"Degrees of freedom" for lines
I'm reading something about "degrees of freedom" trying to learn what exactly it means, and there's this one sentence I'm running into that I can't really understand...
Quote:
They talk a lot about how a line on a plane is represented by the equation [tex]ax+by+c=0[/tex]. But I know from learning about [tex]y=mx+b[/tex] in grade school that you only need two numbers to specify a line.. :confused: If anybody could explain that sentence to me I'd really appreciate it. 
Re: "Degrees of freedom" for lines
Quote:

Re: "Degrees of freedom" for lines
{a:b:c} is shorthand for the proportion a/b= b/c. There are "two degrees of freedom" because you are "free" to choose two of the numbers to be almost anything you like and then could solve for the third.

Re: "Degrees of freedom" for lines
Quote:

Re: "Degrees of freedom" for lines
Quote:

Re: "Degrees of freedom" for lines
Well, you are not a caterpillar, are you? If you were constrained to a specific straight line, but could pick any point on that line, yes, that would be "one degree of freedom". Here, however, If we write a line as "ax+ by+ c= 0", we could multiply or divide each of the coefficients by any number (except 0 of course) and still have the same line: "rax+ rby+ rc= 0" is satisfied by exactly the same (x,y) and so is the same line. Notice that ra/rb= a/b and rb/rc= b/c no matter what r is. In the formula "ax+ by+ c= 0" two of the numbers can be chosen any way we want but the other is then fixed.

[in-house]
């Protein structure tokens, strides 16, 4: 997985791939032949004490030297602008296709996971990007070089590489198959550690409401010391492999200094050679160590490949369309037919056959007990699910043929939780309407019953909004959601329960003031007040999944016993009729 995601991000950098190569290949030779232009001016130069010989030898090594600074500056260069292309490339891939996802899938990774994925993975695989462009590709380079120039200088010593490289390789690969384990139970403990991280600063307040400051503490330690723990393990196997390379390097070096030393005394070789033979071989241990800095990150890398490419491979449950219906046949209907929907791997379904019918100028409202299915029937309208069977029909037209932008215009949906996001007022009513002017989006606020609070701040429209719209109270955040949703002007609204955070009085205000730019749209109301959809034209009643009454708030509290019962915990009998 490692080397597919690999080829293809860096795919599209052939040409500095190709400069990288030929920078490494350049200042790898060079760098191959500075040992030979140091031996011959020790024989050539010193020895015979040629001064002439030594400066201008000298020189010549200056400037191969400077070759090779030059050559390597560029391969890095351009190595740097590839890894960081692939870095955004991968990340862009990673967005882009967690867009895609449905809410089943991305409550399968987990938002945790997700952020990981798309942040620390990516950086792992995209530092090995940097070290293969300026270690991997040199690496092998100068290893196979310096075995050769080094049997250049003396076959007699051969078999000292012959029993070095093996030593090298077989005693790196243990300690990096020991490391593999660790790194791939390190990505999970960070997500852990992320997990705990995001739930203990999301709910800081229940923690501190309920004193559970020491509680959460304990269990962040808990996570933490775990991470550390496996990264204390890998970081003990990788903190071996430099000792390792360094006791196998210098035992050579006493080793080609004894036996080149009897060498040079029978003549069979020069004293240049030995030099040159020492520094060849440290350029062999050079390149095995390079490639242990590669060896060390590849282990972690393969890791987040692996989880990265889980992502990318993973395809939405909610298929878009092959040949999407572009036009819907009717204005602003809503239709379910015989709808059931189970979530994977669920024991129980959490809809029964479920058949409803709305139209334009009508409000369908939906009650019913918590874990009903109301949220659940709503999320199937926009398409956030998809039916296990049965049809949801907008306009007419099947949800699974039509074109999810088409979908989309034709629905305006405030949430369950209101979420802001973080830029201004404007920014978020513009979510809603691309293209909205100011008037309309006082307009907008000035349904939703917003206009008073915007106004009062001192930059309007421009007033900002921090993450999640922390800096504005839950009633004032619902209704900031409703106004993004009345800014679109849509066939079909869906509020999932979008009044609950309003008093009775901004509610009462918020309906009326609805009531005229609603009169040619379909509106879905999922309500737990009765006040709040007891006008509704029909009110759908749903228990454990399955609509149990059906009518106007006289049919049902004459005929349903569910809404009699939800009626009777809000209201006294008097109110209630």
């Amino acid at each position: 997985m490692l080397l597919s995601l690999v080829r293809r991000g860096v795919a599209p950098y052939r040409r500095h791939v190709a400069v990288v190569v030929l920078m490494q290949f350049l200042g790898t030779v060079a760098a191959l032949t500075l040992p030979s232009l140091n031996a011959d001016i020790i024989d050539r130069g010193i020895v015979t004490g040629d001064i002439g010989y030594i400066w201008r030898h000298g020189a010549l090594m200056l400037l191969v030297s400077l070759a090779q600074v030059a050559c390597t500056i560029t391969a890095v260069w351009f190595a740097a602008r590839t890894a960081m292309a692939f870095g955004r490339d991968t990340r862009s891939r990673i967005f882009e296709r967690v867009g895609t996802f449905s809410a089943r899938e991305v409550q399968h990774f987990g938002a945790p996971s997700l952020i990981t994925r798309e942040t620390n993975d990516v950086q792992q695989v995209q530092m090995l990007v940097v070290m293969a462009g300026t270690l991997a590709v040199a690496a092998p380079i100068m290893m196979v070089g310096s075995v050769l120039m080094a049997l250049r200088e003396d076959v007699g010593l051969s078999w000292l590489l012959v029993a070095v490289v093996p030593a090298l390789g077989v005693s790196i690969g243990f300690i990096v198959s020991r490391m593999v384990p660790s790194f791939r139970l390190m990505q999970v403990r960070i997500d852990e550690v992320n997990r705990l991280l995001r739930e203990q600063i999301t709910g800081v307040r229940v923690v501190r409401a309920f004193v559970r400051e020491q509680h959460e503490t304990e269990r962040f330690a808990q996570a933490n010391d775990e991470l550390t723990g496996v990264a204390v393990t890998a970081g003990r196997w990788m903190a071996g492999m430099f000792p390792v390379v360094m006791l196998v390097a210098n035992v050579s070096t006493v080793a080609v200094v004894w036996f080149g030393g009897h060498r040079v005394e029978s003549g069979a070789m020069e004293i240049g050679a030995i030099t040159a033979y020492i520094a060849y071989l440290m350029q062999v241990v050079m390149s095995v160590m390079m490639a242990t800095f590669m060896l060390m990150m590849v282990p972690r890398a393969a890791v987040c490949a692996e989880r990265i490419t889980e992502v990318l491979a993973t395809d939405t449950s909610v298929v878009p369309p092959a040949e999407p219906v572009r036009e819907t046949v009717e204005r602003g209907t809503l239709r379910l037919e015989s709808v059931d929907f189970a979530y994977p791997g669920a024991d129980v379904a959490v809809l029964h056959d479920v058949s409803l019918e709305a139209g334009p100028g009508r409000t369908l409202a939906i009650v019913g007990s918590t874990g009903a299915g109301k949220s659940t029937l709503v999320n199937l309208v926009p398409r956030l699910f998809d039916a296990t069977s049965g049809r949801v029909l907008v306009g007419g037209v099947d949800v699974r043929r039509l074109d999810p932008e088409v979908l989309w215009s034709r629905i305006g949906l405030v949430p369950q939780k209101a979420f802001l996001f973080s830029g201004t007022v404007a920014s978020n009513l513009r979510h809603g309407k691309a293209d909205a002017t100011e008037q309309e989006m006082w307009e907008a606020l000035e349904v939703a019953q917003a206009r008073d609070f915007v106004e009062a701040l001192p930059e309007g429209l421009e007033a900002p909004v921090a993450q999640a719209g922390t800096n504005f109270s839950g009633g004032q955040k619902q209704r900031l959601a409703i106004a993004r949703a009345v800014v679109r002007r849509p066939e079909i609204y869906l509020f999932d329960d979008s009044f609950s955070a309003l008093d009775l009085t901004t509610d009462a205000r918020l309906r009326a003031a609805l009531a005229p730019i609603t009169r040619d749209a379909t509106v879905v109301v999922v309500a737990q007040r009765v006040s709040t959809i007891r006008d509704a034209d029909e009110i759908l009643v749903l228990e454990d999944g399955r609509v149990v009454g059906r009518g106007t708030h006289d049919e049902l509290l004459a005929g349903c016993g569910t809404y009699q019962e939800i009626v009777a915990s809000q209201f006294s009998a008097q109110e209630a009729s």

All times are GMT 5. The time now is 06:51 AM. 
Powered by vBulletin Copyright ©2000  2014, Jelsoft Enterprises Ltd.
© 2014 Physics Forums